Translation:Isn't it expensive?
So, could this also translate to "Is it not tall?" Or is there another meaning to say that?
Or maybe when it comes to height, you could use "is it not too tall" or "is it not tall enough"...
Why does this translate as "isn't it expensive" ? Isnt this more like "isn't this not expensive"?
高い, by itself, already means "it's expensive". Likewise, 高くない means "it is not expensive", if it's a statement. But while English flips the verb and subject in order to make it a question ("is it not expensive?"), Japanese only changes intonation, since it doesn't require an extra verb. The ですか is added to make clear it's a question and not a double negative.
I think the original comment was trying to ask if it would be more properly translated as "Is it Not expensive?" (In english if i answered yes to this, I would be saying that it is in fact "Not expensive")
Verses Duo's translation of "Isnt it expensive?" (Which, if i answered yes; i would be saying that it is in fact expensive)
"Isnt it expensive?" Seems more like it would better fit the translation of 高いですね than 高くないですか
Exactly! The Japanese sentence that would go along with the translation "Isn't it expensive?" would be "高いではありませんか？" right? What Duo says is right seems kinda sloppy. I feel the correct translation of "高くないですか？" is "Is it inexpensive?"
You can think of it like saying, "Is this not expensive?" But the meaning is more like "This is expensive, isn't it?"
No, it's not. That would be 高い（です）ね（？）
たかい = [it is tall/expensive], です = [politeness marker, this is not required grammatically], ね = [particle for seeking agreement with listener(s) - "isn't it?", "right?", etc].
It'a broken answer. Isn't it expensive can technically mean the same thing but is never used that way in english
Their English is incorrect. I would translate this as: Is it inexpensive? The problem is that in English: isn't it means the opposite of what it literally says, it means: it IS
I think that in English it can also depend on intonation and context. For example:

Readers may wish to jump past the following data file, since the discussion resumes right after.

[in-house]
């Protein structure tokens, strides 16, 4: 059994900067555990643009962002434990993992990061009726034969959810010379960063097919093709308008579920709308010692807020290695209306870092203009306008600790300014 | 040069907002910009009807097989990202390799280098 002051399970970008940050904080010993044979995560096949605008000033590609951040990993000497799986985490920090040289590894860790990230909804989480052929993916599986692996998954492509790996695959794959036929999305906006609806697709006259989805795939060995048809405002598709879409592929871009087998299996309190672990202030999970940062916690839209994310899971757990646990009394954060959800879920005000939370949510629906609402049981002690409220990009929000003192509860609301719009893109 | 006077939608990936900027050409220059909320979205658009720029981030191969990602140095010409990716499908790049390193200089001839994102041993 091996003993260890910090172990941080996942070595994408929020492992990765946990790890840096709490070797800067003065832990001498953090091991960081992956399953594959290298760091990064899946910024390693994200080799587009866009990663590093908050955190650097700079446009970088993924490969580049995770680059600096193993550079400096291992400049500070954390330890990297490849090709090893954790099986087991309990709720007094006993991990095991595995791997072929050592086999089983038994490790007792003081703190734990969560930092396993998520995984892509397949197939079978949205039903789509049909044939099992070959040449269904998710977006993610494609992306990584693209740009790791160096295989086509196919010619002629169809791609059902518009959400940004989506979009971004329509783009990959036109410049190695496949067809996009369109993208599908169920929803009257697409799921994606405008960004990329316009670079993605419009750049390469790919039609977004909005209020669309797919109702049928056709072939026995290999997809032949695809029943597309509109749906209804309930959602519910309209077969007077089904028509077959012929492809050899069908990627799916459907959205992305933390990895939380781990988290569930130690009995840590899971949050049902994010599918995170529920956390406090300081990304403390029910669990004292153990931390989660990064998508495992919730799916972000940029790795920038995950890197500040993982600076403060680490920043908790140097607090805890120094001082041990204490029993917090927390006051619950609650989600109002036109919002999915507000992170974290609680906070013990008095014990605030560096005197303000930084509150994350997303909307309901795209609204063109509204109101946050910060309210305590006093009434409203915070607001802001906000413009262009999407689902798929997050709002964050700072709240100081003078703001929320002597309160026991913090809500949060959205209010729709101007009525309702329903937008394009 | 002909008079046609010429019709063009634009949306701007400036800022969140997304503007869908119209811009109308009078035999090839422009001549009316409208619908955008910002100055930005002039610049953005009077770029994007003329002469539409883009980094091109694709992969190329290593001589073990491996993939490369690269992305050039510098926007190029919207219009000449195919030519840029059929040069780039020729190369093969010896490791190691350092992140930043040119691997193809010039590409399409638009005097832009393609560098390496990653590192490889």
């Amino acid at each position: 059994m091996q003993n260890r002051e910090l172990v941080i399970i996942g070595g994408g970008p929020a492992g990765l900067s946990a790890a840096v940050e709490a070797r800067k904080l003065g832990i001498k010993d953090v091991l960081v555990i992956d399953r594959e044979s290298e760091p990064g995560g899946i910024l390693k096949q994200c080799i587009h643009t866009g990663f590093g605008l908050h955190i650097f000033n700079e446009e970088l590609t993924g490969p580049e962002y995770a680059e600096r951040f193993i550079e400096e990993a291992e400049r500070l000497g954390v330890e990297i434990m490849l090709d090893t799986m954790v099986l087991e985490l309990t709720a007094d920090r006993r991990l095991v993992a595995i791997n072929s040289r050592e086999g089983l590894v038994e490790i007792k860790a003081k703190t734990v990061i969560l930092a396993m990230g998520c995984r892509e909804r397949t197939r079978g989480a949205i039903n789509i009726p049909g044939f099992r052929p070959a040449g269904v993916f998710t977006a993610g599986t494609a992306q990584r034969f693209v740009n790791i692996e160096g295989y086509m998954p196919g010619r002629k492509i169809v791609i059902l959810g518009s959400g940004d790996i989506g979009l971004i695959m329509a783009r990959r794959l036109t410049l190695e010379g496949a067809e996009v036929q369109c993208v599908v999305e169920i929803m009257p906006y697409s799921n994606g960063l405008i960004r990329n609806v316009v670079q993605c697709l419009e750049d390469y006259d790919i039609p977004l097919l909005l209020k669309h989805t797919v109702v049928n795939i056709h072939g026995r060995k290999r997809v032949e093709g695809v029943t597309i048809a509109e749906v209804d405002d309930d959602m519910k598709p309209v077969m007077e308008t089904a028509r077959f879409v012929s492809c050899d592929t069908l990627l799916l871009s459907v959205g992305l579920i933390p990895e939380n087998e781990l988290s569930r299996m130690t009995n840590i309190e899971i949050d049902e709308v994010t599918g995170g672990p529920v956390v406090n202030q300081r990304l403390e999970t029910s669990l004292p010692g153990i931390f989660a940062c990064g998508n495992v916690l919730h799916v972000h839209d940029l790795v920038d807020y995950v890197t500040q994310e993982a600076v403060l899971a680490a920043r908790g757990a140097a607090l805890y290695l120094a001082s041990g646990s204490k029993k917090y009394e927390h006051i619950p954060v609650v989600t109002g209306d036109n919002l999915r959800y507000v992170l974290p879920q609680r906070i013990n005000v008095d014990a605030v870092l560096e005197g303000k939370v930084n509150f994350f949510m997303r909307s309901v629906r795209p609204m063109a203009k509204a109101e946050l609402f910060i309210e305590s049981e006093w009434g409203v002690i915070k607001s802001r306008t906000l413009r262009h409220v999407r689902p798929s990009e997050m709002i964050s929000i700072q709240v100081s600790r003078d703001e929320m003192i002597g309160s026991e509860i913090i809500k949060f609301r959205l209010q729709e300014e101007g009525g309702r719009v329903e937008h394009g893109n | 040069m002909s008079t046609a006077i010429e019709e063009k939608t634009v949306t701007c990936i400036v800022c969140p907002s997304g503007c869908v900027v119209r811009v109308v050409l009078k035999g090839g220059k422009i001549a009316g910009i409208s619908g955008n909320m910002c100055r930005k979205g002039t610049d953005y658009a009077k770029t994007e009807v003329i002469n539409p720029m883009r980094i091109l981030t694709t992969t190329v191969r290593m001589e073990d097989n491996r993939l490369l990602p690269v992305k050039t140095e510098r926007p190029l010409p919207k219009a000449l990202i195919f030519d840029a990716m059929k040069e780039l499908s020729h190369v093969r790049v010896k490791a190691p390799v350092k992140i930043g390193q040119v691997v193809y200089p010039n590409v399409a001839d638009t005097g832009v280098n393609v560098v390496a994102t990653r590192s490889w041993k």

Person A: "oh, that's cheap!". Person B (with less money): "isn't it expensive?" (as in, "do you not think it's expensive?"). In this case 高くないですか is a genuine question, asking about whether the object is in fact "not expensive" according to the listener.
Person A: "isn't it expensive?". Person B: "yeah, that's way too much". In this case, it's actually meant as more of a statement ("I think it is expensive"), and said under the assumption that the listener agrees with the speaker. In Japanese that is usually expressed as 高いですね.
So does Takakunai desuka mean that something is expensive or inexpensive? I think my understanding is the same as yours: 高くないですか is a genuine question, asking about whether the object is in fact "not expensive" according to the listener. While to say that something is expensive, and looking for agreement, you would use 高いですね.
No, it isn't incorrect! English people almost never say "inexpensive" unless it's in a formal written context.
That's a matter of education and upbringing. Most English speaking people use the words they're familiar with in whatever context regardless of how inappropriate or misleading it comes across.
Some of us choose words to communicate more than their definitions imply... calling something "cheap" instead of "inexpensive" is very deliberate. Like using "plump" or "fat" versus "overweight."
This is really awkward to translate, isn't it?
If this is really intended to mean "well, that's not so expensive, is it?" then perhaps Duo could offer that (or something like it - "that's not such a bad price, is it?") as a translation?
I put "It's not expensive ?" and I can't see why that is wrong. The question mark makes it a question every bit as much as か。
I think I get it for people who are confused: I think this translation means more - It is expensive, is it not? For 高く (expensive) ないですか (is it not?). Correct if I am wrong.
Offering "is it short" as a possible but wrong answer seems unfair, since "not tall" suggests short.
I disagree with the translation "Is it not expensive?" since it implies that the person asking the question is persuading the other person that to agree that it is expensive (instead of otherwise). I think the usage of a Question Tag would provide a better translation:
It is not expensive, is it?